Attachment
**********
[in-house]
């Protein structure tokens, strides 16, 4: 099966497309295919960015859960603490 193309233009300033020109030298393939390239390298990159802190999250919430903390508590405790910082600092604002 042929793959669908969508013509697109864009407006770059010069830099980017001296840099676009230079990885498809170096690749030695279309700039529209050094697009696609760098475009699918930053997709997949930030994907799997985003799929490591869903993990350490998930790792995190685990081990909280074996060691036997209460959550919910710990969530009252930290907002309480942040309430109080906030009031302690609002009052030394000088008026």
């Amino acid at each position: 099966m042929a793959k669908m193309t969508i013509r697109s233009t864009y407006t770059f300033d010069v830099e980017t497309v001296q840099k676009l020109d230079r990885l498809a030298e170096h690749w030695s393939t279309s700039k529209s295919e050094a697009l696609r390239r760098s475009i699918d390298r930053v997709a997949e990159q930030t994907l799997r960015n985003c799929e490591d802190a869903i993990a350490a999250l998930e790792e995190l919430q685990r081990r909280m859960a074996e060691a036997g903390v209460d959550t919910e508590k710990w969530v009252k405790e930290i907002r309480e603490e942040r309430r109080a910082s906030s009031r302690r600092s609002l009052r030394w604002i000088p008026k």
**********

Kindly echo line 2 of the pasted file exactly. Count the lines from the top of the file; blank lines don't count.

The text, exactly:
């Protein structure tokens, strides 16, 4: 099966497309295919960015859960603490 193309233009300033020109030298393939390239390298990159802190999250919430903390508590405790910082600092604002 042929793959669908969508013509697109864009407006770059010069830099980017001296840099676009230079990885498809170096690749030695279309700039529209050094697009696609760098475009699918930053997709997949930030994907799997985003799929490591869903993990350490998930790792995190685990081990909280074996060691036997209460959550919910710990969530009252930290907002309480942040309430109080906030009031302690609002009052030394000088008026």